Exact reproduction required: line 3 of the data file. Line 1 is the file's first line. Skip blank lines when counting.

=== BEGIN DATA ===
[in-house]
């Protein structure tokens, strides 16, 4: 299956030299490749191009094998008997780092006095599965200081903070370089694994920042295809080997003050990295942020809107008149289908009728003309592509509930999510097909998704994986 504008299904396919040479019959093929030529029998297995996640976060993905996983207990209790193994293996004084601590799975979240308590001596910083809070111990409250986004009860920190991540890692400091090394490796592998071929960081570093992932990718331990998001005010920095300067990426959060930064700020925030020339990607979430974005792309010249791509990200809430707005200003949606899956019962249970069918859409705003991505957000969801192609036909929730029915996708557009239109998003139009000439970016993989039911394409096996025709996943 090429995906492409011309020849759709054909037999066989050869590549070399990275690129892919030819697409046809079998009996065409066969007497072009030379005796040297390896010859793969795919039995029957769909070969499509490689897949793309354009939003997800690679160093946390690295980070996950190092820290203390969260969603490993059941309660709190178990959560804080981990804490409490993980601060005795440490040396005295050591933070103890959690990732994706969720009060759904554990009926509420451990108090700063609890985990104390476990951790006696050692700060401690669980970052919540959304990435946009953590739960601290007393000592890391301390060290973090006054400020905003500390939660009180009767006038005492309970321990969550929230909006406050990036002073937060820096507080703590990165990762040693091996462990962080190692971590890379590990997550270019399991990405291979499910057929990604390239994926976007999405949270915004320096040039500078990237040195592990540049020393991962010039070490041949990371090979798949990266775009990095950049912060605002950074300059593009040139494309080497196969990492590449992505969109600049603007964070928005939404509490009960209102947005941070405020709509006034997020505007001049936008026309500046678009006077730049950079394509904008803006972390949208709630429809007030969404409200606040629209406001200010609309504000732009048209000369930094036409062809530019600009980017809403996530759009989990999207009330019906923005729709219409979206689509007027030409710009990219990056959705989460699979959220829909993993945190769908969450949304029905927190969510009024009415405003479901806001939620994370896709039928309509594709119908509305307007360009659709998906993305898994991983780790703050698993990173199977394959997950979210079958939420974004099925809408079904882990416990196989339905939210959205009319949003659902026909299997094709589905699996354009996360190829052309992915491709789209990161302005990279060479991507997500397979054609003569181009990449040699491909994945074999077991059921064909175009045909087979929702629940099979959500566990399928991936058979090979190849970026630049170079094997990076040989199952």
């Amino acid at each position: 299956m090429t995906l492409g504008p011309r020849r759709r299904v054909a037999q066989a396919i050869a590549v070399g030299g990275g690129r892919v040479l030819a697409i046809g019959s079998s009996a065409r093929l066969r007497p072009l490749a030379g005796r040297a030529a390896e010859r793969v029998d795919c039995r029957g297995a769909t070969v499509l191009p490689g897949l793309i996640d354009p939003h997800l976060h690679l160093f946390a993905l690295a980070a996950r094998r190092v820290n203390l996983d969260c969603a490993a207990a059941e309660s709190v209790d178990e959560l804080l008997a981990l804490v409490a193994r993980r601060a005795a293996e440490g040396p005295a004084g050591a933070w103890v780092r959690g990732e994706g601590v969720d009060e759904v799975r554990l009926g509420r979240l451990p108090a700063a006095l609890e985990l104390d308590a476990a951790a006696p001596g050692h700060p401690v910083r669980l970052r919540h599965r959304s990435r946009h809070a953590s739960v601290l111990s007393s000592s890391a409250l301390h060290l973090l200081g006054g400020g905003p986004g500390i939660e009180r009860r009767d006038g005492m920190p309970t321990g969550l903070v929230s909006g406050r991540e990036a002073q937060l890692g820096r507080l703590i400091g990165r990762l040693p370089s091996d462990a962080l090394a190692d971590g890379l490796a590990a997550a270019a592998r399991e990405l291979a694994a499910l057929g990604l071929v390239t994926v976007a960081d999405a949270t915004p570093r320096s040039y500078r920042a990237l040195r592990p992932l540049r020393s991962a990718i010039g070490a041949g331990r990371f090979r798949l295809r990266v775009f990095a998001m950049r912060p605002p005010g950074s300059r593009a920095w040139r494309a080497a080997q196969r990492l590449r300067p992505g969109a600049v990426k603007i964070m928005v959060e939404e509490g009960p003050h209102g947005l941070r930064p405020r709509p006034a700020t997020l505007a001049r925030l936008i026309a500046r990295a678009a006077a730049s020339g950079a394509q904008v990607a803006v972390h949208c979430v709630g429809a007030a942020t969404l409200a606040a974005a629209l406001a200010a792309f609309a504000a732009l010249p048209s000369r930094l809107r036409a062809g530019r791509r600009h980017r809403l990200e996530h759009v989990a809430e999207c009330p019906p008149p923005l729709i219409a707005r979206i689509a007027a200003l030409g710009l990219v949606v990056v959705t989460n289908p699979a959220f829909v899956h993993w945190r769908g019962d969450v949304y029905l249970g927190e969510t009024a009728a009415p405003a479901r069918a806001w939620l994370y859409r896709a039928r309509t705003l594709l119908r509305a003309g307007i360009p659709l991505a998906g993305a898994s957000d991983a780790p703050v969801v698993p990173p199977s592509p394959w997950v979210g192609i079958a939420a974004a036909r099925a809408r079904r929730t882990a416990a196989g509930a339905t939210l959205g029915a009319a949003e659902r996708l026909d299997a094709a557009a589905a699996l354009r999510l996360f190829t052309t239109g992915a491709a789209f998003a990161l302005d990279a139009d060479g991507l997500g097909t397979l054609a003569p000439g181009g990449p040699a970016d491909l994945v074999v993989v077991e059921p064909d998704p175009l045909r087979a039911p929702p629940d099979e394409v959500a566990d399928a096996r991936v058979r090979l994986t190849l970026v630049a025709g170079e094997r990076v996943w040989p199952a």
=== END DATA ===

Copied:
């Amino acid at each position: 299956m090429t995906l492409g504008p011309r020849r759709r299904v054909a037999q066989a396919i050869a590549v070399g030299g990275g690129r892919v040479l030819a697409i046809g019959s079998s009996a065409r093929l066969r007497p072009l490749a030379g005796r040297a030529a390896e010859r793969v029998d795919c039995r029957g297995a769909t070969v499509l191009p490689g897949l793309i996640d354009p939003h997800l976060h690679l160093f946390a993905l690295a980070a996950r094998r190092v820290n203390l996983d969260c969603a490993a207990a059941e309660s709190v209790d178990e959560l804080l008997a981990l804490v409490a193994r993980r601060a005795a293996e440490g040396p005295a004084g050591a933070w103890v780092r959690g990732e994706g601590v969720d009060e759904v799975r554990l009926g509420r979240l451990p108090a700063a006095l609890e985990l104390d308590a476990a951790a006696p001596g050692h700060p401690v910083r669980l970052r919540h599965r959304s990435r946009h809070a953590s739960v601290l111990s007393s000592s890391a409250l301390h060290l973090l200081g006054g400020g905003p986004g500390i939660e009180r009860r009767d006038g005492m920190p309970t321990g969550l903070v929230s909006g406050r991540e990036a002073q937060l890692g820096r507080l703590i400091g990165r990762l040693p370089s091996d462990a962080l090394a190692d971590g890379l490796a590990a997550a270019a592998r399991e990405l291979a694994a499910l057929g990604l071929v390239t994926v976007a960081d999405a949270t915004p570093r320096s040039y500078r920042a990237l040195r592990p992932l540049r020393s991962a990718i010039g070490a041949g331990r990371f090979r798949l295809r990266v775009f990095a998001m950049r912060p605002p005010g950074s300059r593009a920095w040139r494309a080497a080997q196969r990492l590449r300067p992505g969109a600049v990426k603007i964070m928005v959060e939404e509490g009960p003050h209102g947005l941070r930064p405020r709509p006034a700020t997020l505007a001049r925030l936008i026309a500046r990295a678009a006077a730049s020339g950079a394509q904008v990607a803006v972390h949208c979430v709630g429809a007030a942020t969404l409200a606040a974005a629209l406001a200010a792309f609309a504000a732009l010249p048209s000369r930094l809107r036409a062809g530019r791509r600009h980017r809403l990200e996530h759009v989990a809430e999207c009330p019906p008149p923005l729709i219409a707005r979206i689509a007027a200003l030409g710009l990219v949606v990056v959705t989460n289908p699979a959220f829909v899956h993993w945190r769908g019962d969450v949304y029905l249970g927190e969510t009024a009728a009415p405003a479901r069918a806001w939620l994370y859409r896709a039928r309509t705003l594709l119908r509305a003309g307007i360009p659709l991505a998906g993305a898994s957000d991983a780790p703050v969801v698993p990173p199977s592509p394959w997950v979210g192609i079958a939420a974004a036909r099925a809408r079904r929730t882990a416990a196989g509930a339905t939210l959205g029915a009319a949003e659902r996708l026909d299997a094709a557009a589905a699996l354009r999510l996360f190829t052309t239109g992915a491709a789209f998003a990161l302005d990279a139009d060479g991507l997500g097909t397979l054609a003569p000439g181009g990449p040699a970016d491909l994945v074999v993989v077991e059921p064909d998704p175009l045909r087979a039911p929702p629940d099979e394409v959500a566990d399928a096996r991936v058979r090979l994986t190849l970026v630049a025709g170079e094997r990076v996943w040989p199952a």